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SAMUEL RICHARDSON, Esq.
PAMELA, CLARISSA HARLOWE,
SIR CHARLES GRANDISON.
IN THREE VOLUMES.
TO WHICH IS PREFIXED,
MEMOIR OF THE LIFE OF THE AUTHOR.
PUBLISHED BY HURST, ROBINSON, AND CO.
PRINTED BY JAMES BALLANTYNE AND COMPANY,
At the Border Press, Edinburgh.
SIR CHARLES GRANDISON.
LETTER I. Miss Lucy Selby to Miss Harriet
II. Mr Greville to Lady Frampton. In this
letter, Mr Greville gives an animated descrip-
tion of Miss Byron's personal beauties; extols
her sweetness of temper; and describes her si-
tuation and circumstances in life. He avows
his great attachment to this amiable young lady;
and declares, that although her modest and vir-
tuous demeanour, added to her personal charms,
had attracted so many admirers, he himself will
not despair of securing her esteem, over the heads
of all competitors. He, however, expresses his
fears, that Miss Byron's intended journey to
London will greatly add to the number of his
III. Miss Byron to Miss SelbyMiss Byron's
sentiments respecting Mr Greville: she expresses
herself entirely indifferent to any of her admirers;
and assigns her reasons for not wishing prema-
turely to enter into the married state,
IV. Miss Byron to Miss Selby. The arrival of
Miss Byron in town. Conduct of Mr Greville
and Mr Fenwick on her departure; and the un-
feigned sorrow of Mr Orme at bidding her fare-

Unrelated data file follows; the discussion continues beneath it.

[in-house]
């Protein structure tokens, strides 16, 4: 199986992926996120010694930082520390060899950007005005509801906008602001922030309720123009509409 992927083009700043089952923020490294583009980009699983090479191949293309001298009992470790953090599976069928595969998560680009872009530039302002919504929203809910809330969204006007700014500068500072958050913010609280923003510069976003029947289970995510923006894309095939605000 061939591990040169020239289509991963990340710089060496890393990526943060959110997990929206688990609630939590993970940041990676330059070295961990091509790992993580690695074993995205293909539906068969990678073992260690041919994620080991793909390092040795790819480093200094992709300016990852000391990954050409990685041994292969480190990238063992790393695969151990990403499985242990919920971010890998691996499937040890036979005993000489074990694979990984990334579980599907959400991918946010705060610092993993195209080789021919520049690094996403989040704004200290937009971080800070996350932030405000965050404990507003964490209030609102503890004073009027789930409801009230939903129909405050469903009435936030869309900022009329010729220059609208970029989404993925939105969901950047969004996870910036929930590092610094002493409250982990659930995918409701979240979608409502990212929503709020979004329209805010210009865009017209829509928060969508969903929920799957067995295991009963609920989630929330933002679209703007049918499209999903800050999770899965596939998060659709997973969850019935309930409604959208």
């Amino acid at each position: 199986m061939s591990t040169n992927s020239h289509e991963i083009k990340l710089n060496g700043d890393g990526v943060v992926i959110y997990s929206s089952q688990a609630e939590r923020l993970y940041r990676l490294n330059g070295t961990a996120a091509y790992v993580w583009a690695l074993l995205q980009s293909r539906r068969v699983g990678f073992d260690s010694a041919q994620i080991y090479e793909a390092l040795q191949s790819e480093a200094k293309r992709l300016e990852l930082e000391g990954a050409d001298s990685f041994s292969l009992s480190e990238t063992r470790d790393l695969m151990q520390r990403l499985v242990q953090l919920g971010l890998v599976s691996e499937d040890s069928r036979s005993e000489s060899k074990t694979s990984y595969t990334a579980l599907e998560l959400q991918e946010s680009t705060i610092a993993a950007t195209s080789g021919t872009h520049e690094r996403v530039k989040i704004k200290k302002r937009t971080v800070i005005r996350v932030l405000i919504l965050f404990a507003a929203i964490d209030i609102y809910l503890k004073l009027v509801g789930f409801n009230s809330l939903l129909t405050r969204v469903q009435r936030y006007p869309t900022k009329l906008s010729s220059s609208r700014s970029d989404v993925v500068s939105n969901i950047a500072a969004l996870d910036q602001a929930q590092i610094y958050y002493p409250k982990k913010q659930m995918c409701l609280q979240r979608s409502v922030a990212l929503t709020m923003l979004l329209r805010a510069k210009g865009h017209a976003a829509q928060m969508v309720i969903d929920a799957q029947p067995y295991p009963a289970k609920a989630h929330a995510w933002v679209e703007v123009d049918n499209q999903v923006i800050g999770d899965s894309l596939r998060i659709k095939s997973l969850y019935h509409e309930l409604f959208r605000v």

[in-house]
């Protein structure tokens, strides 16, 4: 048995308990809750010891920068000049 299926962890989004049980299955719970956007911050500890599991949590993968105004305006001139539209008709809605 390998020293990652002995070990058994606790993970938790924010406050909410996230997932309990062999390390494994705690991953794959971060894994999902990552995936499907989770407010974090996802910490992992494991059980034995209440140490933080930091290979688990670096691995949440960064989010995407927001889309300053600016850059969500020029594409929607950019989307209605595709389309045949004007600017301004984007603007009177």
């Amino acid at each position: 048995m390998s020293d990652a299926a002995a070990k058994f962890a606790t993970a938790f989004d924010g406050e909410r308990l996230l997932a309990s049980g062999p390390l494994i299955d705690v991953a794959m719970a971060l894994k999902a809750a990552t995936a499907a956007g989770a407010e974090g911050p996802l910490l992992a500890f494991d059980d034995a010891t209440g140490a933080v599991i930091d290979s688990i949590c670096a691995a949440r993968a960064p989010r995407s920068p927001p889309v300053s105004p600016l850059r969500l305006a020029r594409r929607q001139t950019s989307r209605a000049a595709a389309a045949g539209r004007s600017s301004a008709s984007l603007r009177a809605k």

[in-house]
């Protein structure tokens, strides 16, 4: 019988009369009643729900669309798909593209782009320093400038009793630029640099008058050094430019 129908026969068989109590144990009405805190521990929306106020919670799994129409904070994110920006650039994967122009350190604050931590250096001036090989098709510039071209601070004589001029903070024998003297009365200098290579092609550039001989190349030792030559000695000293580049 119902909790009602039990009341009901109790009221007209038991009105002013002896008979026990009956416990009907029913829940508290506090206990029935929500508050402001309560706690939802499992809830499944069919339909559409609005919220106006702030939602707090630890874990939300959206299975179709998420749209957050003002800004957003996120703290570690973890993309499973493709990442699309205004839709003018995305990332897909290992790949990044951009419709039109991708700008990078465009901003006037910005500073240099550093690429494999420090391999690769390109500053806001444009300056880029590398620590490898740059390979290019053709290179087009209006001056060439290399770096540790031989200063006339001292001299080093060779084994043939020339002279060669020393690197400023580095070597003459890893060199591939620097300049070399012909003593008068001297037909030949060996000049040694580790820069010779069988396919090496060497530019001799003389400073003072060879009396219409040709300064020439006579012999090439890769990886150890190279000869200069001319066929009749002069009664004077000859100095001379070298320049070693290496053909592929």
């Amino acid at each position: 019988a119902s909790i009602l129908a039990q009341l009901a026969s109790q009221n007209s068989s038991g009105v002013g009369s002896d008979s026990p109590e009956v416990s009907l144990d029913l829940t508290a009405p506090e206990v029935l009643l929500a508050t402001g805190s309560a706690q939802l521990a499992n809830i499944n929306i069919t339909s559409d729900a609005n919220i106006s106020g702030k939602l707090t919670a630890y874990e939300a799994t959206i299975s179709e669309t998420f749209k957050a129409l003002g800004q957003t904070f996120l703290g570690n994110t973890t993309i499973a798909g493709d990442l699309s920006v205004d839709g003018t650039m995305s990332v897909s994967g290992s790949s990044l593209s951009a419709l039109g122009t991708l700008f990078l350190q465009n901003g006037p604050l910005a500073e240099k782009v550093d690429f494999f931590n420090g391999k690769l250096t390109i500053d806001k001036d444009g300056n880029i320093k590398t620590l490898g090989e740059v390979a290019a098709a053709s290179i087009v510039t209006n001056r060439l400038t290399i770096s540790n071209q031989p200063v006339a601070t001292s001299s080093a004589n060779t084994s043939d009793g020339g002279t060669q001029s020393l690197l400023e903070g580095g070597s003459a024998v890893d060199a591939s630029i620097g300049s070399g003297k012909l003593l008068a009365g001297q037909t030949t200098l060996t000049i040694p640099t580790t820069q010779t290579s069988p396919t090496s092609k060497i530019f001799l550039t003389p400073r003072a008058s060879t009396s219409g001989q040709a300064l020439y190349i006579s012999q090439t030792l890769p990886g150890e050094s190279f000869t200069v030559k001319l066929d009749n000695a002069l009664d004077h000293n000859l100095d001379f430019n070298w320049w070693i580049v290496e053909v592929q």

well. Description of her new residence, and of
her accommodations at Mr Reeves's, .
V. Miss Byron to Miss Selby.-The three things
which Miss Byron was enjoined to the obser-
vance of by her aunt Selby, on their parting.
Her uncle Selby's prudential cautions to her.
Description and characters of the company as-
sembled at Mr Reeves's on a complimentary
visit. The kindness and attention of Lady Betty
Williams to Miss Byron: particulars concern-
ing that lady, and her character. Lady Betty
promises to introduce Miss Byron to the amuse-
ments of the town. Miss Byron states the dif-
ficulty of meeting with a confidential servant,
3 VI. Miss Byron to Miss Selby-Miss Byron
states her reasons for rejecting the addresses of
Mr Greville; shews him to be a libertine in
principle; and enters largely into the develope-
ment of his real character: she thence infers the
dangerous tendency of a virtuous woman's uni-
ting herself to a man of bad principles, under
the idea of reclaiming him from his evil courses.
She afterwards mentions her objections to Mr
Fenwick; whom she represents as having a bad
heart at bottom, though not so openly a profli-
gate as Mr Greville. Her high opinion of Mr
Örme, and her esteem for his sister,
VII. Mr Selby to Miss Byron.-Strictures on
IX. Miss Byron to Miss Selby.-Sir Rowland
Meredith visits Mr Reeves. Explains to Miss
Byron the high esteem his nephew entertains
for her: solicits her permission to introduce him
to her; urges the sincerity of his motives; pro-
mises to settle a handsome competency on him;
earnestly entreats her to admit the young man
to pay his addresses to her himself, on learning
from her own lips that her affections are disen-
gaged. This acknowledgment raises Sir Row-
land's hopes; and, though he does not obtain
the young lady's definitive answer on this his
first visit, he hopes to succeed better in the next
visit, which he eagerly anticipates. Miss Byron,
in this letter, gives a very humorous description
of the conversation that passed, between herself
and Sir Rowland, on this occasion; of the wor-